ONSD: Optic nerve sheath diameter; MAP: Mean arterial pressure; HR: Heart rate; IQR: Interquartile range; SV: Stroke volume; CO: Cardiac output; T0: Start of fluid challenge; T1: End of fluid challenge; T2: Fluid challenge 30 minutes. For within group comparison, paired data were analysed using paired samples t-test or Wilcoxon-signed rank test.

Although the ONSD increased after the fluid challenge in the present study, the fact that it returned to baseline values after 30 minutes post-procedure suggests that the increase may have been associated with decreased tissue hypoperfusion given that the MAP, SV, and CO values all increased 30 min after the fluid challenge.

To reduce the risk of any secondary damage and brain oedema which may develop in patients with traumatic brain injury, the hypertonic fluid treatments are used to increase the Posm. Obtaining a target Posm of 320 mOsm/Kg in patients with cerebral oedema is recommended.12 A significant correlation was found between low Posm and an increase in ONSD, following the fluid challenge test in the present study. The ONSD increased further in patients with low Posm. However, this relationship between Posm and ONSD increase could not be demonstrated in the logistic regression analysis.

The appropriate fluid-loading time for the fluid challenge is yet to be clarified. In the study conducted by Vincent et al., the authors argued that a 20–30 minutes time interval is the correct loading interval.13 However, Toscani et al. showed in their meta-analysis that there was no difference between fluid loading performed under 15 minutes and fluid-loading performed between 15–30 minutes in terms of determining fluid responsiveness.14 In the present study, which was conducted using the duration previously defined for the fluid challenges, fluid-loading applied in a time as short as 10 minutes may have caused the increase in the ONSD.

The rapid fluid infusion due to hypovolemia may cause peripheral and pulmonary oedema.2 Therefore, a mini fluid challenge test has been proposed where a 100 mL colloid infusion is administered, after which hemodynamic parameters are evaluated to determine fluid responsiveness. There are also studies proposing a modification of the amount of crystalloid according to the body weight to reduce fluid extravasation instead of using the standard 500 mL crystalloid solution.15 In the present study, no relationship could be demonstrated between the ONSD change and BMI after the 500 ml fluid challenge.

Fluid responsiveness is interpreted based on preload; therefore, there is a change in SV following the fluid challenge.14,16 In the present study, an increase in the SV of at least 15% occurred in 24 patients following the fluid challenge, suggesting that these patients needed fluid. Based on fluid responsiveness, the change in ONSD was found to be similar between the patients who needed and those who did not need fluid following the fluid challenge. This result suggests that the fluid challenge-related increase in the ONSD cannot be explained by fluid overload. To the authors’ knowledge, this study is the first to examine the effect of the fluid challenge test on the ONSD. The most recent SSC guidelines have recommended the use of at least 30 mL/Kg (ideal body weight) of intravenous crystalloids for initial fluid resuscitation.17 However, the use of a fixed volume for initial resuscitation is based on observational evidence.18 In the present study, a significant increase in the ONSD was seen after the administration of 500 mL of fluid, which is an amount much lower than that recommended in the sepsis guidelines. In addition, the increase in ONSD was more prominent in the study, especially in sepsis patients. Therefore, prospective studies are needed to evaluate the potential side effects of the recommended fixed volume for initial resuscitation in hemodynamically unstable ICU patients, such as those with sepsis or in septic shock.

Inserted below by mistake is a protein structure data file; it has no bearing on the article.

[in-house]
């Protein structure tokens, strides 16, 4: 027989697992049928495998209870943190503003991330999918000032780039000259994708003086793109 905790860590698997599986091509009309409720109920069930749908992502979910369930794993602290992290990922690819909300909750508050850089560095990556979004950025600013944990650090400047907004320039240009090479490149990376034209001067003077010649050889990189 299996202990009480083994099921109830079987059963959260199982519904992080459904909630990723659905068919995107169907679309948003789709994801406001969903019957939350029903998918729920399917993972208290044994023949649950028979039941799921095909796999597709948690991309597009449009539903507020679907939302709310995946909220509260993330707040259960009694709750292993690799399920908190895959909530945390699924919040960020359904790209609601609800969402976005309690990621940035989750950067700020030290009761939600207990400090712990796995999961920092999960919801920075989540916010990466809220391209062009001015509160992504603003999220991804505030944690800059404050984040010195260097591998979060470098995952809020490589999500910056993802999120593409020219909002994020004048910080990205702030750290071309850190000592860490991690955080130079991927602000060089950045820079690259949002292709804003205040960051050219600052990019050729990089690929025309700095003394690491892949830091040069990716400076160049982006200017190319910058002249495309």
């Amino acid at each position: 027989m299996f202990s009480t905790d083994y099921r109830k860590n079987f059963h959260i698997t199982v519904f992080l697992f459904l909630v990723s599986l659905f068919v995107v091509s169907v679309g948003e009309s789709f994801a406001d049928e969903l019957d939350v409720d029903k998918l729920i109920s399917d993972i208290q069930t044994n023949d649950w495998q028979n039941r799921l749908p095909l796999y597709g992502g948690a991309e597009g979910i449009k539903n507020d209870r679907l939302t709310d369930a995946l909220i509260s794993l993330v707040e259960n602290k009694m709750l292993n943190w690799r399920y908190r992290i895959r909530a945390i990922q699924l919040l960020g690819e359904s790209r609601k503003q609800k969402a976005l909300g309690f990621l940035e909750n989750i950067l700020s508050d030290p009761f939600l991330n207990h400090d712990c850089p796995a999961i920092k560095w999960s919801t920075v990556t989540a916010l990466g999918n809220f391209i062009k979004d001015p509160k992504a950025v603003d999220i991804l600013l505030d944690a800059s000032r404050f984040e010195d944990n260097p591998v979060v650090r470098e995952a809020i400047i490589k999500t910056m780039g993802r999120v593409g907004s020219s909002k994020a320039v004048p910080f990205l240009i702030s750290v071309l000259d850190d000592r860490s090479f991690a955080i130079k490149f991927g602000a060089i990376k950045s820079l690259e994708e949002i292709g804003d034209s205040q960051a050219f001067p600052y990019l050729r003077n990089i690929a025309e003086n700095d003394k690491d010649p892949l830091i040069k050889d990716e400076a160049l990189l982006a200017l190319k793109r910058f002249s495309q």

This study has several limitations. First, the authors assumed that an increase in ONSD is suggestive of an increase in intracranial pressure. While most studies support this view, other studies have asserted that the ONSD is not suggestive of an increase in intracranial pressure.19 Most of the studies that investigated ONSD and intracranial pressure have compared the ONSD with a different intracranial pressure measurement method. No previous study has investigated the correlation between the extent of an increase in the ONSD and an increase in the intracranial pressure. Therefore, the extent of the increased ONSD observed in the present study, cannot said to be linked to an increase in intracranial pressure. Secondly, the brain perfusion pressure could not be calculated usually by subtracting the intracranial pressure value from the mean arterial pressure (which determines the intracranial perfusion), changes due to the non-similar increase in both parameters following a fluid challenge. Thirdly, a complete standardisation could not be achieved due to the different diseases of the patients and the support treatment requirements such as different mechanical ventilation support.

CONCLUSION

The fluid challenge test, which is frequently used to determine the fluid requirements of the ICU patients, may increase ONSD for a short time. Increased ONSD may be associated with increased intracranial pressure. The effects of any kind of rapid fluid resuscitation on the critically ill population, who may suffer an increase in intracranial pressure for many reasons, should be investigated with prospective randomised controlled trials.

ETHICAL APPROVAL:
The study was approved by the Institutional Ethics Committee of the University of Ondokuz Mayis (OMU/KAEK 2020/436).

PATIENTS’ CONSENT:
Informed consents were obtained from all the patients / relatives prior to the study began.

COMPETING INTEREST:
The authors declared no potential competing interest with respect to the research, authorship, and/or publication of this study.

AUTHORS’ CONTRIBUTION:
OK: Methodology, supervision and wrote original draft.
BD: Supervision, review writing, and editing.
NUAK: Data curation, supervision, and writing the original draft.
FU: Writing a review and editing.
All the authors have actively contributed to the production of the manuscript and approved the final version for publication.